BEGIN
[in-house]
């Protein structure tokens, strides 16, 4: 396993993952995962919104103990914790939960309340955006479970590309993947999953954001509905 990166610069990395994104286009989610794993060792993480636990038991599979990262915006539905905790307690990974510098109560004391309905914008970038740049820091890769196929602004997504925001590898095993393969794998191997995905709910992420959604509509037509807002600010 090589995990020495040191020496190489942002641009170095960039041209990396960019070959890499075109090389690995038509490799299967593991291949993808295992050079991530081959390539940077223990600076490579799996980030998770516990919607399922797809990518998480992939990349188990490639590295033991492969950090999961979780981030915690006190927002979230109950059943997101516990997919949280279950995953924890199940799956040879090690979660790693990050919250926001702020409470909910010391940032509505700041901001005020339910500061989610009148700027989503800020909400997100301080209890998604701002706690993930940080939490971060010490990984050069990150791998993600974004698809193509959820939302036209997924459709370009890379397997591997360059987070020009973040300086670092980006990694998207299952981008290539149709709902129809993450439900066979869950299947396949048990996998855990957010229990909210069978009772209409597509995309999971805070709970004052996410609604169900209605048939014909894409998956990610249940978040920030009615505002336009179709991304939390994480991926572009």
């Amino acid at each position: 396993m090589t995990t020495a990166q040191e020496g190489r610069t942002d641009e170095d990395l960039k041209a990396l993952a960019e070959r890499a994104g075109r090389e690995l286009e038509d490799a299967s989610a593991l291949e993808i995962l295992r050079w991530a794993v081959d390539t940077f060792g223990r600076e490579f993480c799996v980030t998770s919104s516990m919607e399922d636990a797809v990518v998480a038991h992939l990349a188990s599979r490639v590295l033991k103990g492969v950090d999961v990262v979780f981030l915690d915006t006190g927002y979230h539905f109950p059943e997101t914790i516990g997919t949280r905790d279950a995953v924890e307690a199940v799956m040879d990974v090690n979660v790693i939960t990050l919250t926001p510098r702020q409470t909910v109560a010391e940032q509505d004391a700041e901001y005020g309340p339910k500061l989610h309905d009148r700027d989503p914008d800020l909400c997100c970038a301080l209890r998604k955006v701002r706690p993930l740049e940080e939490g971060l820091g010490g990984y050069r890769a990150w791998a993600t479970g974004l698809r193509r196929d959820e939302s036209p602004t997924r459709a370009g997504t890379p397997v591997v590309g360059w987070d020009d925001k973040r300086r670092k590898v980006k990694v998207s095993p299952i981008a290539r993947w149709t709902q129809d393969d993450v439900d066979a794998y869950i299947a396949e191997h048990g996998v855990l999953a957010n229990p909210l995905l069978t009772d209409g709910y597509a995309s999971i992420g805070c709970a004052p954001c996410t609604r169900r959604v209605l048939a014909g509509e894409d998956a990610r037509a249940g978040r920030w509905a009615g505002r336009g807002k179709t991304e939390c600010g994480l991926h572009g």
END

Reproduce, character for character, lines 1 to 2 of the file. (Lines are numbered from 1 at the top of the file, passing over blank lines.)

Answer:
[in-house]
């Protein structure tokens, strides 16, 4: 396993993952995962919104103990914790939960309340955006479970590309993947999953954001509905 990166610069990395994104286009989610794993060792993480636990038991599979990262915006539905905790307690990974510098109560004391309905914008970038740049820091890769196929602004997504925001590898095993393969794998191997995905709910992420959604509509037509807002600010 090589995990020495040191020496190489942002641009170095960039041209990396960019070959890499075109090389690995038509490799299967593991291949993808295992050079991530081959390539940077223990600076490579799996980030998770516990919607399922797809990518998480992939990349188990490639590295033991492969950090999961979780981030915690006190927002979230109950059943997101516990997919949280279950995953924890199940799956040879090690979660790693990050919250926001702020409470909910010391940032509505700041901001005020339910500061989610009148700027989503800020909400997100301080209890998604701002706690993930940080939490971060010490990984050069990150791998993600974004698809193509959820939302036209997924459709370009890379397997591997360059987070020009973040300086670092980006990694998207299952981008290539149709709902129809993450439900066979869950299947396949048990996998855990957010229990909210069978009772209409597509995309999971805070709970004052996410609604169900209605048939014909894409998956990610249940978040920030009615505002336009179709991304939390994480991926572009």